The Information Commissioner also rejected the claim of the Department that the matter in issue was exempt under s.41(1). The Information Commissioner determined that the matter remaining in issue could be properly characterised as "deliberative process" matter for the purposes of s.41(1)(a) but concluded that disclosure would not be contrary to the public interest. The Department contended that disclosure of the matter in issue would be contrary to the public interest for two reasons.
First, it claimed disclosure would prejudice the financial or property interests of the State, as the public interest was served by the State maximising its negotiating advantage against a property owner trying to "maximise his benefit". The Department contended that disclosure would cause "procedural unfairness" to it, since the land owner would have the Department's valuation but the Department would not have the landowner's valuation. The Information Commissioner rejected these arguments. Acquisition of a citizen's property for public purposes is one of the most intrusive powers which a government is able to exercise against the citizen. The Information Commissioner noted that it is a fundamental principle of Australia's system of law and government that, in the absence of exceptional circumstances, the State should not compulsorily acquire the property of a citizen on other than just terms. The Information Commissioner stated my opinion that the balance of the public interest lies in ensuring that the process of acquisition is as transparent as possible for the affected citizen, who should be permitted access to information which would assist the assessment of what is fair compensation of the property acquired. The Information Commissioner commented that although the Department was attempting to acquire the applicants' land through an "open market" transaction, an agency with power to resume land, such as the Department, will ordinarily be in a superior bargaining position by virtue of its ability to resort to compulsory acquisition if a sale cannot be achieved by negotiation.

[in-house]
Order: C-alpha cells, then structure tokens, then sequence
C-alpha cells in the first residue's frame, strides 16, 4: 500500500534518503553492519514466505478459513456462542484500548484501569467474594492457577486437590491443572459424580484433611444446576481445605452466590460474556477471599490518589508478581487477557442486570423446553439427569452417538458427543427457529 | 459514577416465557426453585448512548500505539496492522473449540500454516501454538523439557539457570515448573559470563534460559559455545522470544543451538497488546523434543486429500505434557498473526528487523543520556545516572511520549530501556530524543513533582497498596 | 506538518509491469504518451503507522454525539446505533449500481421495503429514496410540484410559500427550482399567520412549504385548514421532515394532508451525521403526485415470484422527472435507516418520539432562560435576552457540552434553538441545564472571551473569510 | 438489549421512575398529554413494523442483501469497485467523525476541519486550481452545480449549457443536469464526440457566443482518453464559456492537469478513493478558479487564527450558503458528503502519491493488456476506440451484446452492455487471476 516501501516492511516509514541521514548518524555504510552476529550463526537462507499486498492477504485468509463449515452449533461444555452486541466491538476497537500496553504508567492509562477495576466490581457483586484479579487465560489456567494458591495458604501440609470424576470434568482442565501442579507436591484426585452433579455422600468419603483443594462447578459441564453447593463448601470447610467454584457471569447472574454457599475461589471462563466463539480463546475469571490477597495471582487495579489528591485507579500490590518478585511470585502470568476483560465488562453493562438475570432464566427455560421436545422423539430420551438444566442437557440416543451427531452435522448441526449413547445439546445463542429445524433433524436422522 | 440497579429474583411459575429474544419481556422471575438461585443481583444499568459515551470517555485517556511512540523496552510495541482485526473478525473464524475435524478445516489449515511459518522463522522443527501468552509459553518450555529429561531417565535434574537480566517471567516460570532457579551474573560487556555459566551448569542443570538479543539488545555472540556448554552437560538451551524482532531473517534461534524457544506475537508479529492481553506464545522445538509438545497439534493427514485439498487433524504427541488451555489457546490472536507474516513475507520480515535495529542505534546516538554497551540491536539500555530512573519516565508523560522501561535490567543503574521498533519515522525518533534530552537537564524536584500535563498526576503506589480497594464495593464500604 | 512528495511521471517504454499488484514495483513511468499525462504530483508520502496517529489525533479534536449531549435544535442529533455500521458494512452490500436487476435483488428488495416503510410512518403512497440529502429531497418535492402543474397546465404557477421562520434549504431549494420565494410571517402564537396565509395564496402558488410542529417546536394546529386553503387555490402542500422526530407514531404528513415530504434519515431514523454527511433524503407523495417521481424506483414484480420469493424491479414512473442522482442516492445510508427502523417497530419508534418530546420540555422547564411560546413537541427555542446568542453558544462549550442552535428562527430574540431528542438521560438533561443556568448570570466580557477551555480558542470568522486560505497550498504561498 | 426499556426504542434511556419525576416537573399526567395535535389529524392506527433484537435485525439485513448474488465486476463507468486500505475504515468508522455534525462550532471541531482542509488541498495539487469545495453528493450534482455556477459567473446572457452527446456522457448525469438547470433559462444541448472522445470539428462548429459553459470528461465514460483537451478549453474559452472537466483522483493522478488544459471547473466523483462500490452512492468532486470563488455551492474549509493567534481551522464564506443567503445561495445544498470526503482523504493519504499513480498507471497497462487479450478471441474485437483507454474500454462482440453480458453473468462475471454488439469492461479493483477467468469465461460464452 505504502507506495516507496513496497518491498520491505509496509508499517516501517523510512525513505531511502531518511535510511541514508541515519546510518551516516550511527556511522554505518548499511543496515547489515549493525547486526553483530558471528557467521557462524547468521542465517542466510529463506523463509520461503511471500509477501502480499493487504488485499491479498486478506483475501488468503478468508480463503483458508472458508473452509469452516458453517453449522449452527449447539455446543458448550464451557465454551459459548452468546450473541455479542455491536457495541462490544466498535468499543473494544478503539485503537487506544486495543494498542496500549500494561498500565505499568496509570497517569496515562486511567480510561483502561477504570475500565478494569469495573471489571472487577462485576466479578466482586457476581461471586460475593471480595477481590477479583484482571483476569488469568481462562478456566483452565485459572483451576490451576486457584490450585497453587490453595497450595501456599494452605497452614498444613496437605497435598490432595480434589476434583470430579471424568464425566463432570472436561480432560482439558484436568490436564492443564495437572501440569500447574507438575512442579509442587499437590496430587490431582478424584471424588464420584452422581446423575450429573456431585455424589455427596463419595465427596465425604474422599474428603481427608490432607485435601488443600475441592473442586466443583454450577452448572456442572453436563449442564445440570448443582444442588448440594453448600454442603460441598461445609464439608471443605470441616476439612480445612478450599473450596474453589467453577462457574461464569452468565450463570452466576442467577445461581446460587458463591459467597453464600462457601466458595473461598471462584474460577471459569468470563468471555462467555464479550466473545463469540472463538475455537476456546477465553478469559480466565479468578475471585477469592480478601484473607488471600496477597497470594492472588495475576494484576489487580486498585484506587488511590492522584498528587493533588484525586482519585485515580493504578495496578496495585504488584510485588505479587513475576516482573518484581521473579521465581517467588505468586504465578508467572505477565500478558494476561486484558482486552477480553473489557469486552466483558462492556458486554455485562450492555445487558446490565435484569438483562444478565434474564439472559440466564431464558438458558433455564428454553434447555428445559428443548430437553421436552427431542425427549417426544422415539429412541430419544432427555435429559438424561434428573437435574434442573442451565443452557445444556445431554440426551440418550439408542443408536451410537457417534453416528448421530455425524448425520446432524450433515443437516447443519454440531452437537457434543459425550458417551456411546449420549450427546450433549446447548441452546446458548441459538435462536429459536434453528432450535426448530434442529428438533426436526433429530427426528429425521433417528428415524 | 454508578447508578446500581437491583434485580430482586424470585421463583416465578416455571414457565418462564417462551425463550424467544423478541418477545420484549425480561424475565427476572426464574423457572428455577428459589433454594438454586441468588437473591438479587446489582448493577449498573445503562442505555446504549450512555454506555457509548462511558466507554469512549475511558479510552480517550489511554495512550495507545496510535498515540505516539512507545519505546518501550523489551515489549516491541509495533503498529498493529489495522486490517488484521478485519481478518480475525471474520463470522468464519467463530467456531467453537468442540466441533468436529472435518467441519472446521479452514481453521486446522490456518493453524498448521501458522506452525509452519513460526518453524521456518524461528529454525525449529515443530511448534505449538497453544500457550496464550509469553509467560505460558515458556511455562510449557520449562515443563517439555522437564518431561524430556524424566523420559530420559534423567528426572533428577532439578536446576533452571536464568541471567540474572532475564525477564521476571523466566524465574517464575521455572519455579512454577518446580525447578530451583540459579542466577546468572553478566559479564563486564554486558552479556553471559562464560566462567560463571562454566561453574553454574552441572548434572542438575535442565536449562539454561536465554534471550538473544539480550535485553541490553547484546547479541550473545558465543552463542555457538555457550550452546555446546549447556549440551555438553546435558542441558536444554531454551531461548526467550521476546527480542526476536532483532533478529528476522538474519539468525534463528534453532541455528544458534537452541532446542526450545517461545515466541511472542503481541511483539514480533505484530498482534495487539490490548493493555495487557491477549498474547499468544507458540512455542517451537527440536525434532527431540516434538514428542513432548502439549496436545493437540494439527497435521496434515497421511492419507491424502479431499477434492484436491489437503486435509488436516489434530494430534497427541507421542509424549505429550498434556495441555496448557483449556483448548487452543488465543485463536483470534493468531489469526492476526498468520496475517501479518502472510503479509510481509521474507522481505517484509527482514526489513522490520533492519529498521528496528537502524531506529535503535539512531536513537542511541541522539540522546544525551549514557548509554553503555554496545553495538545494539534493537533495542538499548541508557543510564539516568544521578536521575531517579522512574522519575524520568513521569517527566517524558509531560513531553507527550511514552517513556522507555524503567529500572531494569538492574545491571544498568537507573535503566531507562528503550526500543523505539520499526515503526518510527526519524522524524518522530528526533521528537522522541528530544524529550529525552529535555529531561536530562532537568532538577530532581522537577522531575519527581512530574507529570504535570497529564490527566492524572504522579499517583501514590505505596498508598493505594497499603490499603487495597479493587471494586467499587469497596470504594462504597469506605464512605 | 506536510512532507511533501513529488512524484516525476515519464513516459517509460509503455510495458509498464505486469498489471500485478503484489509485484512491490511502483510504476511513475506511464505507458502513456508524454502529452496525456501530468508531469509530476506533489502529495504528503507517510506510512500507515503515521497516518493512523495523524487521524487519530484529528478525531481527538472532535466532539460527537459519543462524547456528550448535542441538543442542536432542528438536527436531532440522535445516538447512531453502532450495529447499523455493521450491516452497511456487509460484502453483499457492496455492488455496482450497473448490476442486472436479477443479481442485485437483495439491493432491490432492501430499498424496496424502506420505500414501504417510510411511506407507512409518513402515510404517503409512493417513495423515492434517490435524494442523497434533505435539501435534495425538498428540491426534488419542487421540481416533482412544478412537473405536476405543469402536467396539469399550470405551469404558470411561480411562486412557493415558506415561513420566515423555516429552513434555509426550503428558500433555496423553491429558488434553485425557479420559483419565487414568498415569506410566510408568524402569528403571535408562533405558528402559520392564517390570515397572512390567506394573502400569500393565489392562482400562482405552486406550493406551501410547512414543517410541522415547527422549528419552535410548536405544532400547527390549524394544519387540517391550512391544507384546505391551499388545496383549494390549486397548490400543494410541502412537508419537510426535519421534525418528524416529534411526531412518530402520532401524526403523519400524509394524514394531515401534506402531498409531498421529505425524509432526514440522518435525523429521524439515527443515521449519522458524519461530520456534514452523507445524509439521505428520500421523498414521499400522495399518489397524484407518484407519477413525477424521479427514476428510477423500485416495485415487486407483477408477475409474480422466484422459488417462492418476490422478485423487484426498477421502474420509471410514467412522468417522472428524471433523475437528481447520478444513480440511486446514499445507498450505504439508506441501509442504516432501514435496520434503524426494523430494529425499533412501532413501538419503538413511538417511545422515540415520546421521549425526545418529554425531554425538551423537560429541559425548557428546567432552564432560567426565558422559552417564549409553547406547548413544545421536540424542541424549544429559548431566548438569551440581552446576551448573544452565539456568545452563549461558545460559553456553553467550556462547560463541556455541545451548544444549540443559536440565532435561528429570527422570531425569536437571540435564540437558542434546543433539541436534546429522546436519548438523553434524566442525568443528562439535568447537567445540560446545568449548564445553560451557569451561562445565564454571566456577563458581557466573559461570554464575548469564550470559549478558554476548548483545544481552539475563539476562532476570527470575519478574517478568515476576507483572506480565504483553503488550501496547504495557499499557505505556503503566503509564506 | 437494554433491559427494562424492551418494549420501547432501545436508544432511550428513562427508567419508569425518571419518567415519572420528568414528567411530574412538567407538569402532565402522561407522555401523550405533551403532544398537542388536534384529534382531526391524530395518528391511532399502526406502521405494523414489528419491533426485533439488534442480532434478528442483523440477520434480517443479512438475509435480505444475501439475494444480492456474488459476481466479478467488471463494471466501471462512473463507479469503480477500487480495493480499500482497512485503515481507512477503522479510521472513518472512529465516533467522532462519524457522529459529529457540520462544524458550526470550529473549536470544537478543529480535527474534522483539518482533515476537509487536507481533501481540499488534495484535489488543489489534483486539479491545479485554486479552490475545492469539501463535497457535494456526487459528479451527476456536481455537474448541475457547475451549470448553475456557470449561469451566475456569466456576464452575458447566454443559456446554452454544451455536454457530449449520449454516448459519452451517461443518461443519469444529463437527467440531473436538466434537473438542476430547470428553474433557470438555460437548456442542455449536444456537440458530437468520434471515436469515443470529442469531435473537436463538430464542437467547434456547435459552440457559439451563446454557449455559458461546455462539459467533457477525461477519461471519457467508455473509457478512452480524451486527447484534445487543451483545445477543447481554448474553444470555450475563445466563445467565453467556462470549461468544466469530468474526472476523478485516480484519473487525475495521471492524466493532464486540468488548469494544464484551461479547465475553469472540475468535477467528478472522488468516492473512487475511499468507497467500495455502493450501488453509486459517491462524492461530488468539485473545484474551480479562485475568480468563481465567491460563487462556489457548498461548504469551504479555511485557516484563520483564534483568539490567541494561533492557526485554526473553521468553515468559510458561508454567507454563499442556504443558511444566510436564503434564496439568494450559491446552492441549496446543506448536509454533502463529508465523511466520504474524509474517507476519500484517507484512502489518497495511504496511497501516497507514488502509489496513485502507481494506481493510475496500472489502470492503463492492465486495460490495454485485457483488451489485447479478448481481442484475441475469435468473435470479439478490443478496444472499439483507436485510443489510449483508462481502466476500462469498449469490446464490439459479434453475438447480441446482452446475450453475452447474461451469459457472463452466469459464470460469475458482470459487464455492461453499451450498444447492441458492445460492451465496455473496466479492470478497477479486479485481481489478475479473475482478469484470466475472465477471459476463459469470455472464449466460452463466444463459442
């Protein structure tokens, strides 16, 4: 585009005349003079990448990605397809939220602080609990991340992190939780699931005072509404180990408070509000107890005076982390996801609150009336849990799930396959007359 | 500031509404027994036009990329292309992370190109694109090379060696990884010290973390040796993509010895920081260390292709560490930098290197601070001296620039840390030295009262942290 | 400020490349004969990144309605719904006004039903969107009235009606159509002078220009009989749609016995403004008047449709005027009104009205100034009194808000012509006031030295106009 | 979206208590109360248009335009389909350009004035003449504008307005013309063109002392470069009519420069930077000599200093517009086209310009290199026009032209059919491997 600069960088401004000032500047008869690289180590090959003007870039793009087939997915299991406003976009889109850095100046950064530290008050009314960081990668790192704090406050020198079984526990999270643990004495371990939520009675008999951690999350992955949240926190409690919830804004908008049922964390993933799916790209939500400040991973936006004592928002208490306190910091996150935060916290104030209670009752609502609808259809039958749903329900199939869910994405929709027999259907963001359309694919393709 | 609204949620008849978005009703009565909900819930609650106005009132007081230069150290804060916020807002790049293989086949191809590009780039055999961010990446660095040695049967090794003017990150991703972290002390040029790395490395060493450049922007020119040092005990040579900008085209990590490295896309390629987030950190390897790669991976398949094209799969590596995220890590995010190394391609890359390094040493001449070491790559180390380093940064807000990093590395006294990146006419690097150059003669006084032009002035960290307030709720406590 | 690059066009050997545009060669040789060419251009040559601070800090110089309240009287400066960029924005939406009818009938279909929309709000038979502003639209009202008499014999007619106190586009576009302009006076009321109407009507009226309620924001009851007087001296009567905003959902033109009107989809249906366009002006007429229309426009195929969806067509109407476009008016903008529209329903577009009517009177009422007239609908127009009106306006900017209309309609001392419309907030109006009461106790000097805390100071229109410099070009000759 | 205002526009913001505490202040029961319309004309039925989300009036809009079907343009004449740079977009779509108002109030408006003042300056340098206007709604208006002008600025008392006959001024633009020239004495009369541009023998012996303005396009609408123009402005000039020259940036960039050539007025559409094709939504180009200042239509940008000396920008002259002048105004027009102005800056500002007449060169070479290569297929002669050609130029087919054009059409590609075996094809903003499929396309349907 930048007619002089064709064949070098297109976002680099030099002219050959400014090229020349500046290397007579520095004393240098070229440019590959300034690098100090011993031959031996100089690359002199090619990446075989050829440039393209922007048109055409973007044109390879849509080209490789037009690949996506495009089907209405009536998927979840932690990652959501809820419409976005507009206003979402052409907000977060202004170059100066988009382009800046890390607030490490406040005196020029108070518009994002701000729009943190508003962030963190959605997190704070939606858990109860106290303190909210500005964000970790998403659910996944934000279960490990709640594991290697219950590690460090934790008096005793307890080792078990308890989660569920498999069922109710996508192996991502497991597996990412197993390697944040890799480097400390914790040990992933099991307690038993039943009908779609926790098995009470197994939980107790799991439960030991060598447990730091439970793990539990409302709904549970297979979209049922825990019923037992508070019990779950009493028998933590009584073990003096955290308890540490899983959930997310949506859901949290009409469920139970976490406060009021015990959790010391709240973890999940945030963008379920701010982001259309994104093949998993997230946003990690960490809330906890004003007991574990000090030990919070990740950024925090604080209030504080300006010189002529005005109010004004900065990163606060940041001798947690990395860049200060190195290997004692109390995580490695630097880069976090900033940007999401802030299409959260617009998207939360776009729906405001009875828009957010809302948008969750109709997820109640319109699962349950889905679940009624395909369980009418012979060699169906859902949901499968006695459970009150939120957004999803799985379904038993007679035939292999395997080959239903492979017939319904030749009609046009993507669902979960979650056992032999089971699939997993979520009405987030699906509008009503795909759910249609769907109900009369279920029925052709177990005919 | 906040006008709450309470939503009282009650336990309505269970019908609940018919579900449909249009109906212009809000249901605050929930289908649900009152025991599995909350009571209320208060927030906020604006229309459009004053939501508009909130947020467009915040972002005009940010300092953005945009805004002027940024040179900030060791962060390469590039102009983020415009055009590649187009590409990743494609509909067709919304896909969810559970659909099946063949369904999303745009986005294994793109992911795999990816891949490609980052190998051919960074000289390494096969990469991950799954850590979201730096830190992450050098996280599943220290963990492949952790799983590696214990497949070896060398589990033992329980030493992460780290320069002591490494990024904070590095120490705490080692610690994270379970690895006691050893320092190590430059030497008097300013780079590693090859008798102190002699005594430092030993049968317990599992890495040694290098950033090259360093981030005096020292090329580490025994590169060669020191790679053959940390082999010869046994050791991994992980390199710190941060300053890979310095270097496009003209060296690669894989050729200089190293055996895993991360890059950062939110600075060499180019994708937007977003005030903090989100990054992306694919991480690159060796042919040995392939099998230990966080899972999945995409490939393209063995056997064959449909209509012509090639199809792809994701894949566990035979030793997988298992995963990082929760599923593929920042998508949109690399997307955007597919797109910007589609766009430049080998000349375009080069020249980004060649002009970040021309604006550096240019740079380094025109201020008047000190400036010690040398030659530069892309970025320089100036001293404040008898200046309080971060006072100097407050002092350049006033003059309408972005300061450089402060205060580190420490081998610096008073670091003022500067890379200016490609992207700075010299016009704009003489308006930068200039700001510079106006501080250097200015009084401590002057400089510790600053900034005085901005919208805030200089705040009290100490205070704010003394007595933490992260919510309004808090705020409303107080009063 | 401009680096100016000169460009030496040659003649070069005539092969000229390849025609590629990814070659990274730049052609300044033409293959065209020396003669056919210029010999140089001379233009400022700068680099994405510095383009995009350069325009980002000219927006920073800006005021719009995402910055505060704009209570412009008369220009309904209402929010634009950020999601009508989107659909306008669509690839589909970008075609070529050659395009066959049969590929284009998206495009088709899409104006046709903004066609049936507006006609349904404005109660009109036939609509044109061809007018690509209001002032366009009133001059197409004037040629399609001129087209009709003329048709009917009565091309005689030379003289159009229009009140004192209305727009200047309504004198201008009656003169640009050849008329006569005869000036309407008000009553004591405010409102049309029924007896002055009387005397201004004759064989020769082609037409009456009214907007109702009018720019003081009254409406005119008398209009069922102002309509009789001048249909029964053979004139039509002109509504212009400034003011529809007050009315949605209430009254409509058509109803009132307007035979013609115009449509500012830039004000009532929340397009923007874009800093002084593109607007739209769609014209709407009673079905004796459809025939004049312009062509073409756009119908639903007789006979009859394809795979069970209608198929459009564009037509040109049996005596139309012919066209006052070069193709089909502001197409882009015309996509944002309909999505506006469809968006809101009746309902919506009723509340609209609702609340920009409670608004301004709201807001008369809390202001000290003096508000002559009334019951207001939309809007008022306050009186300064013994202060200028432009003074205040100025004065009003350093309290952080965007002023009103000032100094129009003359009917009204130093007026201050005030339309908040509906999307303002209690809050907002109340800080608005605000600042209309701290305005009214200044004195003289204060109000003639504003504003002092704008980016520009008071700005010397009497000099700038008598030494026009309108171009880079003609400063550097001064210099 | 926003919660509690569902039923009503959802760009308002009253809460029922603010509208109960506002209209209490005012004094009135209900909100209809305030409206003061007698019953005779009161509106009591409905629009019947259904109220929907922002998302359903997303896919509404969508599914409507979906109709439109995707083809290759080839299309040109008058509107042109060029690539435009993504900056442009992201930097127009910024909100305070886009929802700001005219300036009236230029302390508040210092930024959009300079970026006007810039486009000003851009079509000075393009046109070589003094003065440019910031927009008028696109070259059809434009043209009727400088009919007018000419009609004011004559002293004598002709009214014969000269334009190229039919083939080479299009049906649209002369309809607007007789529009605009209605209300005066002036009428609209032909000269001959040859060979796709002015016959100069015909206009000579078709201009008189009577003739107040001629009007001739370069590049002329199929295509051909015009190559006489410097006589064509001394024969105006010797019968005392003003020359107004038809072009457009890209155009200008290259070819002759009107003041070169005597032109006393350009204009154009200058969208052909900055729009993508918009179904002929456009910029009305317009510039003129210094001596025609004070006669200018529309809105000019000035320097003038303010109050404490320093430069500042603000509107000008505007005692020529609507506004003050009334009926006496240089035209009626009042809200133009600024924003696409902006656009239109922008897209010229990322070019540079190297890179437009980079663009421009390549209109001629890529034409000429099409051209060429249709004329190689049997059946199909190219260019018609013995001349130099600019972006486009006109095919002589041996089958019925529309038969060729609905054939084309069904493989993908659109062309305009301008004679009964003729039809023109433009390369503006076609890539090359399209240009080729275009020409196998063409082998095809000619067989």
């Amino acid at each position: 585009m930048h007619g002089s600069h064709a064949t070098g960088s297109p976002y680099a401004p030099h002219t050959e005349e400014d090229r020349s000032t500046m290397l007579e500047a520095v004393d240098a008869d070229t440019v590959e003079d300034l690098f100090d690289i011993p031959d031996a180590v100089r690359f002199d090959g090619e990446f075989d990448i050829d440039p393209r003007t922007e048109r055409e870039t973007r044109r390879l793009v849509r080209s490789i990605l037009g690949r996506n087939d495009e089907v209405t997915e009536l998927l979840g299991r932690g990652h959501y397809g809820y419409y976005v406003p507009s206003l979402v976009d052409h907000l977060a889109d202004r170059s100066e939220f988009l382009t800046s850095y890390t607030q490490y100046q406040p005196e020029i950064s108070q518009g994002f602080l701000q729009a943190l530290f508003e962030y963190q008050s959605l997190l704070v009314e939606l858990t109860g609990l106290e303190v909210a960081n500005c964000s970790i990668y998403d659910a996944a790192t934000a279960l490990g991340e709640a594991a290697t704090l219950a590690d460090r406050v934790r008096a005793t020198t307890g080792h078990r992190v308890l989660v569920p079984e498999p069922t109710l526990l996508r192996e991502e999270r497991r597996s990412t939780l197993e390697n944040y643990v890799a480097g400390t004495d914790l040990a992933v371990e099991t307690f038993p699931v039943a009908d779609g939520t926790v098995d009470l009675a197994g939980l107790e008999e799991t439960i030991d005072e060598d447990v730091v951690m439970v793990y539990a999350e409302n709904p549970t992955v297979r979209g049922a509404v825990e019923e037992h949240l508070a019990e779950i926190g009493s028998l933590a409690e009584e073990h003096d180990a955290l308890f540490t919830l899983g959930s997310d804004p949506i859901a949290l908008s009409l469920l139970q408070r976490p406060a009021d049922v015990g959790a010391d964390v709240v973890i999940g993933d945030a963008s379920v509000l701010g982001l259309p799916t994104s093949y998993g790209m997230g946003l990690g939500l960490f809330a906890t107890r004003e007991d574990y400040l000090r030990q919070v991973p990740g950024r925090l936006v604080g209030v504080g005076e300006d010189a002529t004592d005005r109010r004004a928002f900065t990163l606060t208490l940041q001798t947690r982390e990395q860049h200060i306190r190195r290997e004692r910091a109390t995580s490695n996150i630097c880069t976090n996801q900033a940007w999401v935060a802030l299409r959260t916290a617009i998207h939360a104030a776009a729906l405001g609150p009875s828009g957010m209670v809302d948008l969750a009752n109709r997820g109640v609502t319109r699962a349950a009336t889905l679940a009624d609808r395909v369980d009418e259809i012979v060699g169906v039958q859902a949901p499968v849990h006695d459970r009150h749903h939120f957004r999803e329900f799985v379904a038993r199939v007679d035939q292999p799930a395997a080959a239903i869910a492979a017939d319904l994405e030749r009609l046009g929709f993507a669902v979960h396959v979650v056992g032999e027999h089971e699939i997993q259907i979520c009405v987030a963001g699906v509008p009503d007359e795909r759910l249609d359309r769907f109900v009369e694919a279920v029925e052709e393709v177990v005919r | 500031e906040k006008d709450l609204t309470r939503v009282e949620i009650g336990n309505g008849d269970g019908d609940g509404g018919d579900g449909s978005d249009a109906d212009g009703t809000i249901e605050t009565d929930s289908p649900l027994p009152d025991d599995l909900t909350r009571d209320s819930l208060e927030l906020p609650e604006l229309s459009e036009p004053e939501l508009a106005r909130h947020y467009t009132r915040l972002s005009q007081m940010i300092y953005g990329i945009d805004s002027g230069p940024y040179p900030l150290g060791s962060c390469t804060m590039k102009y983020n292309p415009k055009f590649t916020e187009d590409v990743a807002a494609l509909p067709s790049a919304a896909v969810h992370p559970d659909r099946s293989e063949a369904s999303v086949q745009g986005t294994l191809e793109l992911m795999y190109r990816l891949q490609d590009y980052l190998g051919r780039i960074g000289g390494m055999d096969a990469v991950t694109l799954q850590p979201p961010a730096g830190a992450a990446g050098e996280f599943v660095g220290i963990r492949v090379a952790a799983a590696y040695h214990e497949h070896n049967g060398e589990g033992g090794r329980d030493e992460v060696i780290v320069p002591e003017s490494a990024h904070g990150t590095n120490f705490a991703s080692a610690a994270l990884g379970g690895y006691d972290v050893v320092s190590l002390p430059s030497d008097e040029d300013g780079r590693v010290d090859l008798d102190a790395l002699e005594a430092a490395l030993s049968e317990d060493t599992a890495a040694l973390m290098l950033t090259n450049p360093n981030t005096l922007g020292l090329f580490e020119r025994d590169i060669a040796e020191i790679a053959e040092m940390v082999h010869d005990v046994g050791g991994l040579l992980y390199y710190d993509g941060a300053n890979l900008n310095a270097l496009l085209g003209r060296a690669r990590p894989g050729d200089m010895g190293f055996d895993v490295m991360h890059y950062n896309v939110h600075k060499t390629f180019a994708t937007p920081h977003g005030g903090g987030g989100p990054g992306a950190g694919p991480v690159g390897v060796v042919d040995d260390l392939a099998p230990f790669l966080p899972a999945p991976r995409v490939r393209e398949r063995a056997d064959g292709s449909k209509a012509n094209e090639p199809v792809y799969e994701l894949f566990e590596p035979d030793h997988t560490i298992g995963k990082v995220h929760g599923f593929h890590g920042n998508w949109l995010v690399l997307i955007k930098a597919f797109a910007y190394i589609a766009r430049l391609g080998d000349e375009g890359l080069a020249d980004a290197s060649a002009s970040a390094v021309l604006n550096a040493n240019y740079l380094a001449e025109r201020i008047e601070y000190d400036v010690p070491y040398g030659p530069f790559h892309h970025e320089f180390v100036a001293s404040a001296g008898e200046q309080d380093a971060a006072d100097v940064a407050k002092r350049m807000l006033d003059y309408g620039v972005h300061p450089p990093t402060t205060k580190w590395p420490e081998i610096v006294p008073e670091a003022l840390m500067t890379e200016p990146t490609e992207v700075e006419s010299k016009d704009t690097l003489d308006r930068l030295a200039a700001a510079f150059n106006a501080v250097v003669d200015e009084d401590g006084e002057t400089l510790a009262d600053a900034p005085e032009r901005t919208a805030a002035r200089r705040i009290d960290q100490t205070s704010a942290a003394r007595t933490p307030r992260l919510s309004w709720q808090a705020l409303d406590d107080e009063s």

Secondly, the Department contended that disclosure would be contrary to the public interest because disclosure by a valuer (in this case the Valuer-General's Office) would amount to a breach of the statutory duty of confidence owed by a registered valuer to a client. The Information Commissioner rejected this submission for two reasons. First, as the Information Commissioner explained in Cairns Port Authority and Department of Lands (1994) 1 QAR 663 at pp.731-732 (paragraphs 175-180), the Information Commissioner does not consider that the relevant statutory provision (Valuers' Registration Regulation 1992, s.6) applies to valuers employed as officers of the Department when carrying out their duties of office. Secondly, even if that provision did apply to the valuation in issue, the Information Commissioner determined that the valuation was held by the Department in its capacity as client of the valuer who prepared the valuation. A client in possession of a valuation report prepared for the client's purposes ordinarily owes no duty of confidence to the valuer in respect of the valuation (see Hopkins and Department of Transport (1995) 3 QAR 59).
Although it was not necessary for my decision, the Information Commissioner also found that most, if not all, of the matter in issue was not eligible for exemption under s.41(1), by virtue of s.41(2)(c), because it merely consisted of expert opinion or analysis by an expert valuer.
Finally, the Information Commissioner rejected the Department's claim that the matter was exempt under s.49, because the Information Commissioner was not satisfied that there were real and substantial grounds for expecting that disclosure of the matter would have any adverse effect on the financial or property interests of the State, let alone a "substantial" adverse effect on those interests.